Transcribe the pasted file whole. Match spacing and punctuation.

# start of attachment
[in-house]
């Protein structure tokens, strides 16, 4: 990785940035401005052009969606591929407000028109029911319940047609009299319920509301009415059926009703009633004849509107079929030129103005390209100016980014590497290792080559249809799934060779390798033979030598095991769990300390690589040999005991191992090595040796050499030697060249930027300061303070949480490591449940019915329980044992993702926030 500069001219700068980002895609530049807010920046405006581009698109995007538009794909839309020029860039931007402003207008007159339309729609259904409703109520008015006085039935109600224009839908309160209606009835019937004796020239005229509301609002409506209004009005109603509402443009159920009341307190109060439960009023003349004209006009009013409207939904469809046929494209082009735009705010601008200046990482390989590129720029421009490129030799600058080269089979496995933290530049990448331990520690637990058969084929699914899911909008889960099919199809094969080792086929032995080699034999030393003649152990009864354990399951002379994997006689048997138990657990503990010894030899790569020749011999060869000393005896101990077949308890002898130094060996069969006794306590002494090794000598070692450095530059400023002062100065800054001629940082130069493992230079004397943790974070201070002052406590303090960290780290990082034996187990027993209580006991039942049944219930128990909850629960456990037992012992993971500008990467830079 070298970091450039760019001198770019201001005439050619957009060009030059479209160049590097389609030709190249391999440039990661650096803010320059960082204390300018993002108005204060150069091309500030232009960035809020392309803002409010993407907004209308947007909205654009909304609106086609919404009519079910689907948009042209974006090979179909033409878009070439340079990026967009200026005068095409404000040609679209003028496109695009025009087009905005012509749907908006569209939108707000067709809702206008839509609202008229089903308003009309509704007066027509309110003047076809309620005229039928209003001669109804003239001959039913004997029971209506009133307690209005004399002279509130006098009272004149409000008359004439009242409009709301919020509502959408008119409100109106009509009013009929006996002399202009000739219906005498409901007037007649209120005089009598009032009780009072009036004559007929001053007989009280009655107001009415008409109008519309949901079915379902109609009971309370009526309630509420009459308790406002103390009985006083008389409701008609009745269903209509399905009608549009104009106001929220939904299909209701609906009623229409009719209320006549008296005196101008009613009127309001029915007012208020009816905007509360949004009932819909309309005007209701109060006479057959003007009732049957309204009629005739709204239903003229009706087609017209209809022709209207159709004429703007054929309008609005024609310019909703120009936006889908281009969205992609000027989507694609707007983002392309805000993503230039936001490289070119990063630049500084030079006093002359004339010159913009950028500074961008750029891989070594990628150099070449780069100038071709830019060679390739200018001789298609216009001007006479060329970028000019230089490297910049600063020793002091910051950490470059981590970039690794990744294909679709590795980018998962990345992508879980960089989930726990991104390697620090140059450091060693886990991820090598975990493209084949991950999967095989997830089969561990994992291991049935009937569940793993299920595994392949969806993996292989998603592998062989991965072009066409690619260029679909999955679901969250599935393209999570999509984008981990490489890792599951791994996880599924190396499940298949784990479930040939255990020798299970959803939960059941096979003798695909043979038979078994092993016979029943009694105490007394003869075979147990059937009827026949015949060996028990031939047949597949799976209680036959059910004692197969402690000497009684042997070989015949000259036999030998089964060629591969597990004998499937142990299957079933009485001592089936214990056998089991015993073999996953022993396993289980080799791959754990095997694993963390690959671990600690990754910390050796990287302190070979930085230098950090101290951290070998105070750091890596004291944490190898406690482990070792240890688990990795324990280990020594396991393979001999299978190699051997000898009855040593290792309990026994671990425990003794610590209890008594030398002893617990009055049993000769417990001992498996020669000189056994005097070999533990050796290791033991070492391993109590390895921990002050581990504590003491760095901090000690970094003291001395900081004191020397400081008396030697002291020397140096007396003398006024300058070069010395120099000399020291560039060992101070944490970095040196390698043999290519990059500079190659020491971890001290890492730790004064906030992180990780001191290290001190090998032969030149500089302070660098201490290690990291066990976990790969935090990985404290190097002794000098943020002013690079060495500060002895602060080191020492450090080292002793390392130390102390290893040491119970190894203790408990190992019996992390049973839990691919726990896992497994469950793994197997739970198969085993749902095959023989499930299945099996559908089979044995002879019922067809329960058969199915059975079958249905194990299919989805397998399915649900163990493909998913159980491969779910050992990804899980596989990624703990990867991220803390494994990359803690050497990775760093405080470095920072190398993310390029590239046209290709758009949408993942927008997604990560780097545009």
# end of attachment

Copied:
[in-house]
């Protein structure tokens, strides 16, 4: 990785940035401005052009969606591929407000028109029911319940047609009299319920509301009415059926009703009633004849509107079929030129103005390209100016980014590497290792080559249809799934060779390798033979030598095991769990300390690589040999005991191992090595040796050499030697060249930027300061303070949480490591449940019915329980044992993702926030 500069001219700068980002895609530049807010920046405006581009698109995007538009794909839309020029860039931007402003207008007159339309729609259904409703109520008015006085039935109600224009839908309160209606009835019937004796020239005229509301609002409506209004009005109603509402443009159920009341307190109060439960009023003349004209006009009013409207939904469809046929494209082009735009705010601008200046990482390989590129720029421009490129030799600058080269089979496995933290530049990448331990520690637990058969084929699914899911909008889960099919199809094969080792086929032995080699034999030393003649152990009864354990399951002379994997006689048997138990657990503990010894030899790569020749011999060869000393005896101990077949308890002898130094060996069969006794306590002494090794000598070692450095530059400023002062100065800054001629940082130069493992230079004397943790974070201070002052406590303090960290780290990082034996187990027993209580006991039942049944219930128990909850629960456990037992012992993971500008990467830079 070298970091450039760019001198770019201001005439050619957009060009030059479209160049590097389609030709190249391999440039990661650096803010320059960082204390300018993002108005204060150069091309500030232009960035809020392309803002409010993407907004209308947007909205654009909304609106086609919404009519079910689907948009042209974006090979179909033409878009070439340079990026967009200026005068095409404000040609679209003028496109695009025009087009905005012509749907908006569209939108707000067709809702206008839509609202008229089903308003009309509704007066027509309110003047076809309620005229039928209003001669109804003239001959039913004997029971209506009133307690209005004399002279509130006098009272004149409000008359004439009242409009709301919020509502959408008119409100109106009509009013009929006996002399202009000739219906005498409901007037007649209120005089009598009032009780009072009036004559007929001053007989009280009655107001009415008409109008519309949901079915379902109609009971309370009526309630509420009459308790406002103390009985006083008389409701008609009745269903209509399905009608549009104009106001929220939904299909209701609906009623229409009719209320006549008296005196101008009613009127309001029915007012208020009816905007509360949004009932819909309309005007209701109060006479057959003007009732049957309204009629005739709204239903003229009706087609017209209809022709209207159709004429703007054929309008609005024609310019909703120009936006889908281009969205992609000027989507694609707007983002392309805000993503230039936001490289070119990063630049500084030079006093002359004339010159913009950028500074961008750029891989070594990628150099070449780069100038071709830019060679390739200018001789298609216009001007006479060329970028000019230089490297910049600063020793002091910051950490470059981590970039690794990744294909679709590795980018998962990345992508879980960089989930726990991104390697620090140059450091060693886990991820090598975990493209084949991950999967095989997830089969561990994992291991049935009937569940793993299920595994392949969806993996292989998603592998062989991965072009066409690619260029679909999955679901969250599935393209999570999509984008981990490489890792599951791994996880599924190396499940298949784990479930040939255990020798299970959803939960059941096979003798695909043979038979078994092993016979029943009694105490007394003869075979147990059937009827026949015949060996028990031939047949597949799976209680036959059910004692197969402690000497009684042997070989015949000259036999030998089964060629591969597990004998499937142990299957079933009485001592089936214990056998089991015993073999996953022993396993289980080799791959754990095997694993963390690959671990600690990754910390050796990287302190070979930085230098950090101290951290070998105070750091890596004291944490190898406690482990070792240890688990990795324990280990020594396991393979001999299978190699051997000898009855040593290792309990026994671990425990003794610590209890008594030398002893617990009055049993000769417990001992498996020669000189056994005097070999533990050796290791033991070492391993109590390895921990002050581990504590003491760095901090000690970094003291001395900081004191020397400081008396030697002291020397140096007396003398006024300058070069010395120099000399020291560039060992101070944490970095040196390698043999290519990059500079190659020491971890001290890492730790004064906030992180990780001191290290001190090998032969030149500089302070660098201490290690990291066990976990790969935090990985404290190097002794000098943020002013690079060495500060002895602060080191020492450090080292002793390392130390102390290893040491119970190894203790408990190992019996992390049973839990691919726990896992497994469950793994197997739970198969085993749902095959023989499930299945099996559908089979044995002879019922067809329960058969199915059975079958249905194990299919989805397998399915649900163990493909998913159980491969779910050992990804899980596989990624703990990867991220803390494994990359803690050497990775760093405080470095920072190398993310390029590239046209290709758009949408993942927008997604990560780097545009």